• Additionally, the DNR didn’t require an environmental assessment to consider the overall impact of existing and proposed mining activity in the area.

The modeling procedures used by the DNR to simulate and predict a facility’s air quality impact is a key part of an air pollution control permit. The DNR uses modeling technology to determine what emission limitations must be included in the permit to meet state and federal standards and to protect public health and the environment. But in issuing the permit, the DNR altogether failed to model the facility’s nitrogen dioxide emissions. It also failed to account for the facility’s fugitive dust - a significant source of silica emissions at the site. Had the DNR correctly modeled the mine's emissions, it would have shown that the emission limits included in the permit are not stringent enough to ensure that the facility will comply with state and federal standards.

Concerned citizens who live near or adjacent to the mine site wrote letters of opposition to the DNR or expressed concerns about the health of their family members and livestock at a public hearing on the draft permit. But the DNR ignored their concerns and on June 24, 2013 approved an air pollution control permit that had no meaningful changes to better protect air quality.

On July 24 2013, ten citizens who live near or adjacent to the company's frac sand mine in Arcadia, WI petitioned the DNR for a hearing before the State Division of Hearings and Appeals to review the permit the DNR issued to the company which could allow its frac sand mine to discharge particulates and nitrogen dioxide in amounts that violate federal and state air pollution standards. Ultimately, the DHA would have the power to modify the permit or send it back to the DNR to require the agency to issue a permit that protects public health.

A contested case hearing was held on April 8-10, 2014 in Madison and sworn public comments were taken into the record at the Trempealeau County courthouse on April 11, 2014.

Stronger air pollution permits are needed for frac sand mining Wisconsin because they establish the standards under which mining companies operate. Permits also lay out what powers the DNR has to enforce air protections in the future. Simply, strong air pollution permits are a critical part of protecting public health. Midwest Environmental Advocates is supporting citizens in Trempealeau County who want the frac sand industry to follow the laws that protect our health and the health of our environment.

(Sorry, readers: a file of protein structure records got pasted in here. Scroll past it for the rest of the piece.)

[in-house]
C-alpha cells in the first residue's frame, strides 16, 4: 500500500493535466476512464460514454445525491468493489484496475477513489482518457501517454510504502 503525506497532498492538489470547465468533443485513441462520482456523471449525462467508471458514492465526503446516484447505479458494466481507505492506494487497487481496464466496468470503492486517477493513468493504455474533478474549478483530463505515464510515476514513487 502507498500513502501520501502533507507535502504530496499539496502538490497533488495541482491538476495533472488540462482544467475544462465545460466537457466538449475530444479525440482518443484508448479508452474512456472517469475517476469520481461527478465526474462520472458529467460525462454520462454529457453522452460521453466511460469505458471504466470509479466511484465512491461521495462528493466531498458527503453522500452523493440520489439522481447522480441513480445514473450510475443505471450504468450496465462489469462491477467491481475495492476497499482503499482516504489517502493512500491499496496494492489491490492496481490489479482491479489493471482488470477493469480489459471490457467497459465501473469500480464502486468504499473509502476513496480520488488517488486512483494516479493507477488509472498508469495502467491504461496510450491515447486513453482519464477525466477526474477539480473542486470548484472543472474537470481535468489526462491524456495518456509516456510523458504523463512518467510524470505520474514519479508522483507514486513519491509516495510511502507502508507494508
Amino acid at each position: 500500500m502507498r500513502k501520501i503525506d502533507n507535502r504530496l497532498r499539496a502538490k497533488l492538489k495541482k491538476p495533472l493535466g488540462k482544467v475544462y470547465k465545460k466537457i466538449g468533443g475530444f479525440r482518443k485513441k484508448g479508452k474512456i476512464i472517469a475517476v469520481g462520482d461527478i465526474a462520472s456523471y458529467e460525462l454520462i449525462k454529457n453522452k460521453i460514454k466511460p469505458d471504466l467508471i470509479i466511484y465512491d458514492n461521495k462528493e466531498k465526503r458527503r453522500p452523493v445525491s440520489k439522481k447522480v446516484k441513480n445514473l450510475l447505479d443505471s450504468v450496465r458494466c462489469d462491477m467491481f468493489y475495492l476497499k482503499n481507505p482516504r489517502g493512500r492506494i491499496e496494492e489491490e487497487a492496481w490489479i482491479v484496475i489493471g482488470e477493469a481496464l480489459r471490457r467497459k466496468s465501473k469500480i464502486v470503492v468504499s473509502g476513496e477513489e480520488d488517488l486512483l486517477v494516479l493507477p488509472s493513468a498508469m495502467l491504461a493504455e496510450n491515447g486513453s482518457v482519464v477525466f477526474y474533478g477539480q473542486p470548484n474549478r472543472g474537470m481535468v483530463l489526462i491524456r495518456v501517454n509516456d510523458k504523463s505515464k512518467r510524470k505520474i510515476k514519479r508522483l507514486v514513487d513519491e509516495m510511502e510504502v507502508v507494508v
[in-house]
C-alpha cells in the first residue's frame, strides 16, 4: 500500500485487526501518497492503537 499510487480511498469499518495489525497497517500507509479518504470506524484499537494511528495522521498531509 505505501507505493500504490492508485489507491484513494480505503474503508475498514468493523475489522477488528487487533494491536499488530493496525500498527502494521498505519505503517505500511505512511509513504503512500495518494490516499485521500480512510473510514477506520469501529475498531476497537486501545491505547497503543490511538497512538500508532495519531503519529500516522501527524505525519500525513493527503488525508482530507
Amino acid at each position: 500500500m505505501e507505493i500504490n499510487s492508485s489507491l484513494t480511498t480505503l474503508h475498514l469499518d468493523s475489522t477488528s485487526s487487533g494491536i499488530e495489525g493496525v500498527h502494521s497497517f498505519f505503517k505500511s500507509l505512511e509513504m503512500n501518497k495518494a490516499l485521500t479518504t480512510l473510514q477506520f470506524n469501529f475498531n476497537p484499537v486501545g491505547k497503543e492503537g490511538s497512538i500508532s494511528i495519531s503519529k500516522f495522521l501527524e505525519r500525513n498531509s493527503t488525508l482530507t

On December 1, 2014, The Division of Hearings and Appeals reversed the DNR’s decision to allow Fairmount Santrol to build a sand mine and processing facility without ambient air monitoring to track silica dust.

As modified by this decision, the company's air pollution permit will include an ambient air monitoring requirement to ensure that the facility, one of eight frac sand mines in a five-mile radius in Arcadia, wouldn’t create more silica dust than federal and state law allow. It is important for courts and state agencies to recognize that, at minimum, frac sand mines and processing facilities should monitor for both types of dangerous fine particulates, PM10 and PM2.5.

But citizens remain concerned about the impacts of ever increasing frac sand mining in our state on their air, water and way of life. Because the DNR has not been requiring all facilities to install ambient air monitors for PM2.5, the smallest and most dangerous particulate matter, we can’t know the full impact. Independent studies are coming out that suggest facilities may be contributing to unsafe levels of very fine particulates in the ambient air.

Requiring this mining operation to monitor its impact on air quality is progress. But citizens cannot and should not have to go to court to challenge each inadequate permit, one permit at a time. That is why citizens asked the DNR for a strategic analysis to study the full environmental impact of frac sand mining in Wisconsin. Petitioners asked for an environmental assessment in this case and were denied. To understand the big picture of frac sand mining’s impact on our air, water and land, we need a comprehensive environmental analysis for the whole state.

Related Media Coverage

Frac Sand Health Fears Rise as Mining Booms in Wisconsin: Residents push for answers that are not coming from state officials – Wisconsin Center for Investigative Journalism, Alison Dirr, 10/6/2013